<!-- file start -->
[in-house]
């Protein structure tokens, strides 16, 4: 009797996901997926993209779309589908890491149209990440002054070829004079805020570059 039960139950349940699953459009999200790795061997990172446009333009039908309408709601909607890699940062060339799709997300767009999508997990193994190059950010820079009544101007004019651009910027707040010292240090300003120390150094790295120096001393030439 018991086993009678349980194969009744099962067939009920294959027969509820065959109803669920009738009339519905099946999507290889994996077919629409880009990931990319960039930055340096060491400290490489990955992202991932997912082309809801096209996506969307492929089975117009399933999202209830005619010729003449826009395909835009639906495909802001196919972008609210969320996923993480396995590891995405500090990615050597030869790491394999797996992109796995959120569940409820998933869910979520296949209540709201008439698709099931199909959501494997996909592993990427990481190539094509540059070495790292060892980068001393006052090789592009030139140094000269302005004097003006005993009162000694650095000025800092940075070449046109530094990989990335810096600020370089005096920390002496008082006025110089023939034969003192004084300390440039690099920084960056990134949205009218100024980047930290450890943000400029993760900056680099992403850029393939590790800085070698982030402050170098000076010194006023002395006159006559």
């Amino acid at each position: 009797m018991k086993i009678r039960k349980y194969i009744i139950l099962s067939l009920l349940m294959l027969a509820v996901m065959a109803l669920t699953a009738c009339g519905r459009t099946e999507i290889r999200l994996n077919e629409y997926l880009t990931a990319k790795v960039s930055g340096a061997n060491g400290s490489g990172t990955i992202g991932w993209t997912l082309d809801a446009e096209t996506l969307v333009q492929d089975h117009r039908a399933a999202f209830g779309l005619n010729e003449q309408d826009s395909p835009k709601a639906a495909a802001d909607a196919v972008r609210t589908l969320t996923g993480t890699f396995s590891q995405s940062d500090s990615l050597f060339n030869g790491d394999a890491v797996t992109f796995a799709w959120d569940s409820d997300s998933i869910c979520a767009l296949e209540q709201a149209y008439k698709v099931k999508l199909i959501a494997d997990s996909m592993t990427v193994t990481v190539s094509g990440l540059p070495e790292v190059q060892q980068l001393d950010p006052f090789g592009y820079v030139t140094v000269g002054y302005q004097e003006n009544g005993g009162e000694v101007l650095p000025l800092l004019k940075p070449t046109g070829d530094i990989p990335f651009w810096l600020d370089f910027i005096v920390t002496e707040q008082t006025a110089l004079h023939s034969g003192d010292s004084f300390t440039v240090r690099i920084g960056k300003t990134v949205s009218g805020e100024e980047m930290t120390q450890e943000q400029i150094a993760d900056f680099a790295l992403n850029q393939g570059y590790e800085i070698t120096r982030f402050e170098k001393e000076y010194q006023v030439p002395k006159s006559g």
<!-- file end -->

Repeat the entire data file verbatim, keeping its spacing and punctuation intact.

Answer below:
[in-house]
């Protein structure tokens, strides 16, 4: 009797996901997926993209779309589908890491149209990440002054070829004079805020570059 039960139950349940699953459009999200790795061997990172446009333009039908309408709601909607890699940062060339799709997300767009999508997990193994190059950010820079009544101007004019651009910027707040010292240090300003120390150094790295120096001393030439 018991086993009678349980194969009744099962067939009920294959027969509820065959109803669920009738009339519905099946999507290889994996077919629409880009990931990319960039930055340096060491400290490489990955992202991932997912082309809801096209996506969307492929089975117009399933999202209830005619010729003449826009395909835009639906495909802001196919972008609210969320996923993480396995590891995405500090990615050597030869790491394999797996992109796995959120569940409820998933869910979520296949209540709201008439698709099931199909959501494997996909592993990427990481190539094509540059070495790292060892980068001393006052090789592009030139140094000269302005004097003006005993009162000694650095000025800092940075070449046109530094990989990335810096600020370089005096920390002496008082006025110089023939034969003192004084300390440039690099920084960056990134949205009218100024980047930290450890943000400029993760900056680099992403850029393939590790800085070698982030402050170098000076010194006023002395006159006559």
């Amino acid at each position: 009797m018991k086993i009678r039960k349980y194969i009744i139950l099962s067939l009920l349940m294959l027969a509820v996901m065959a109803l669920t699953a009738c009339g519905r459009t099946e999507i290889r999200l994996n077919e629409y997926l880009t990931a990319k790795v960039s930055g340096a061997n060491g400290s490489g990172t990955i992202g991932w993209t997912l082309d809801a446009e096209t996506l969307v333009q492929d089975h117009r039908a399933a999202f209830g779309l005619n010729e003449q309408d826009s395909p835009k709601a639906a495909a802001d909607a196919v972008r609210t589908l969320t996923g993480t890699f396995s590891q995405s940062d500090s990615l050597f060339n030869g790491d394999a890491v797996t992109f796995a799709w959120d569940s409820d997300s998933i869910c979520a767009l296949e209540q709201a149209y008439k698709v099931k999508l199909i959501a494997d997990s996909m592993t990427v193994t990481v190539s094509g990440l540059p070495e790292v190059q060892q980068l001393d950010p006052f090789g592009y820079v030139t140094v000269g002054y302005q004097e003006n009544g005993g009162e000694v101007l650095p000025l800092l004019k940075p070449t046109g070829d530094i990989p990335f651009w810096l600020d370089f910027i005096v920390t002496e707040q008082t006025a110089l004079h023939s034969g003192d010292s004084f300390t440039v240090r690099i920084g960056k300003t990134v949205s009218g805020e100024e980047m930290t120390q450890e943000q400029i150094a993760d900056f680099a790295l992403n850029q393939g570059y590790e800085i070698t120096r982030f402050e170098k001393e000076y010194q006023v030439p002395k006159s006559g």